Kamen Rider Ex-Aid: Insights into Virology

Author’s Note – this post was originally slapped out in about half an hour on a whim, and then posted to Twitter back in January of this year. I’ve edited it slightly, but there is quite a bit of the show that has aired in the meantime, and I may do a follow-up to take into account new information we’ve gained since I originally wrote this.

As my introduction states, or in case you missed it, I work as a science teacher. But before I did that for a living, I studied Biology in college, and focused heavily on cell biology and genetics. So I have a reasonably sturdy background regarding the mechanics of disease and how viruses operate within the human body and through other vectors. That being said, I am not a medical professional or a research scientist who keeps up with the latest technical information on this subject, so feel free to call me out if I’m mistaken in explaining something.

What the hell is a virus?

Whenever we talk about viruses, we first should define what viruses are. Viruses, strictly speaking, are not “living” things. They are packets of genetic information, as RNA or DNA, wrapped in proteins that are adapted specifically to infiltrate and hijack cells to produce more of themselves. They are not considered to be “living” because unlike other forms of life that are made up of cells, viruses instead have to use another cell’s own natural machinery to do so.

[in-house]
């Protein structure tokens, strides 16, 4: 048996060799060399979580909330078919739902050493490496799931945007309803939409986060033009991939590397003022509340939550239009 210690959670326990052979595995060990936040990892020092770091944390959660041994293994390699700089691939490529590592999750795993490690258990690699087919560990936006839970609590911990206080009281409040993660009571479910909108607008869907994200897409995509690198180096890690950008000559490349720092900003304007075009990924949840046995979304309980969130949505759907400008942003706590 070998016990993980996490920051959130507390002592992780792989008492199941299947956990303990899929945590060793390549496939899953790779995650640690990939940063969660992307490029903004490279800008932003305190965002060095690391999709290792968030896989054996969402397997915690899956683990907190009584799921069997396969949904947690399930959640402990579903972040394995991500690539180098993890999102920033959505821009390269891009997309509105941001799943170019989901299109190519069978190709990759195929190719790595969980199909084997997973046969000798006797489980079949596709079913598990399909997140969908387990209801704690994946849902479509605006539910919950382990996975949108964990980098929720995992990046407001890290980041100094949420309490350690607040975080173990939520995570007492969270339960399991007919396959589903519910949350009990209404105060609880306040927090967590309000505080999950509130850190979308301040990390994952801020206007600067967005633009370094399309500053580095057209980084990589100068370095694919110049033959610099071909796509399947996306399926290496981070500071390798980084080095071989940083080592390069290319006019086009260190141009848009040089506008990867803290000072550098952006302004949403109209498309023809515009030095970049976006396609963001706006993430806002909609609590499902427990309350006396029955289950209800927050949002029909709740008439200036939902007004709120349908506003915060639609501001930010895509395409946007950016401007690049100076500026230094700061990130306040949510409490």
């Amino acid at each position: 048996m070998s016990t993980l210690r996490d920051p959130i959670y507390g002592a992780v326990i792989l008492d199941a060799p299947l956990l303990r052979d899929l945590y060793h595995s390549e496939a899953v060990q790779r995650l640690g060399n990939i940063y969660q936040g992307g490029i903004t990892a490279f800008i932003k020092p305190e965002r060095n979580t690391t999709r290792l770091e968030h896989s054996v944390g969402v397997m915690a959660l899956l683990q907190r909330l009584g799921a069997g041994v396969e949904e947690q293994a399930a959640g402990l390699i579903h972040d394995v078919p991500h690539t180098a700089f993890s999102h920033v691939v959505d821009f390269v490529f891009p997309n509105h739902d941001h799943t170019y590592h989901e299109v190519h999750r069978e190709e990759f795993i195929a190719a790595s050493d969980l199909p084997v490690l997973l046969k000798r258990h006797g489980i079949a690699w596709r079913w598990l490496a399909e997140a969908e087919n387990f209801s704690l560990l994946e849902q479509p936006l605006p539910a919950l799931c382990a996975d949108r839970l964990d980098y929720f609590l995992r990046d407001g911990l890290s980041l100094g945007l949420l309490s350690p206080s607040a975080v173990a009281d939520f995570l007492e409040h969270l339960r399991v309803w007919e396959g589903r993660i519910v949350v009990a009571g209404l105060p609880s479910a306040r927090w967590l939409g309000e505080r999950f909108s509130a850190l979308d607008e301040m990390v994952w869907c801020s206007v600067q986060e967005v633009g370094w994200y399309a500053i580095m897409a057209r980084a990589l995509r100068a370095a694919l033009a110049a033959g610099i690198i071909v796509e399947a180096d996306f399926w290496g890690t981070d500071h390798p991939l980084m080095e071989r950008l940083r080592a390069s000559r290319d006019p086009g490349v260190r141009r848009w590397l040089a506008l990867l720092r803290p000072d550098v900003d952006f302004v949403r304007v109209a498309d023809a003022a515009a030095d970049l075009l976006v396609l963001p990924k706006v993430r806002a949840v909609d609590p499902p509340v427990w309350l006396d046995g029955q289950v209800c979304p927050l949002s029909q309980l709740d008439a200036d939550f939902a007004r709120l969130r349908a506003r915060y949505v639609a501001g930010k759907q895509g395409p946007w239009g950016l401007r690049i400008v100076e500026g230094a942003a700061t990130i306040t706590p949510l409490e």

We can think of the Bugster virus, therefore, as viral “information” that seeks to override and replace a host’s own genetic information. With a successful infection of a human host, the Bugster can replace the original DNA entirely to attain real, physical existence.

There actually are viruses in real life that insert their own genomes into ours, these are “retroviruses” which splice that information into sections of DNA, then promote the cell’s natural process of reading that information. This has the effect of making the cell  EXCLUSIVELY read only those instructions to make the proteins that will build more viruses.

Other viral DNA or RNA sequences can be incorporated into our genes through other methods. It’s estimated that a significant portion of genes in our body originated from, or were influenced by, viral infection in this way. It’s a major driving cause of mutation and variation that can allow for evolution over time, not just in humans, but really all organisms.

Mutation and Natural Selection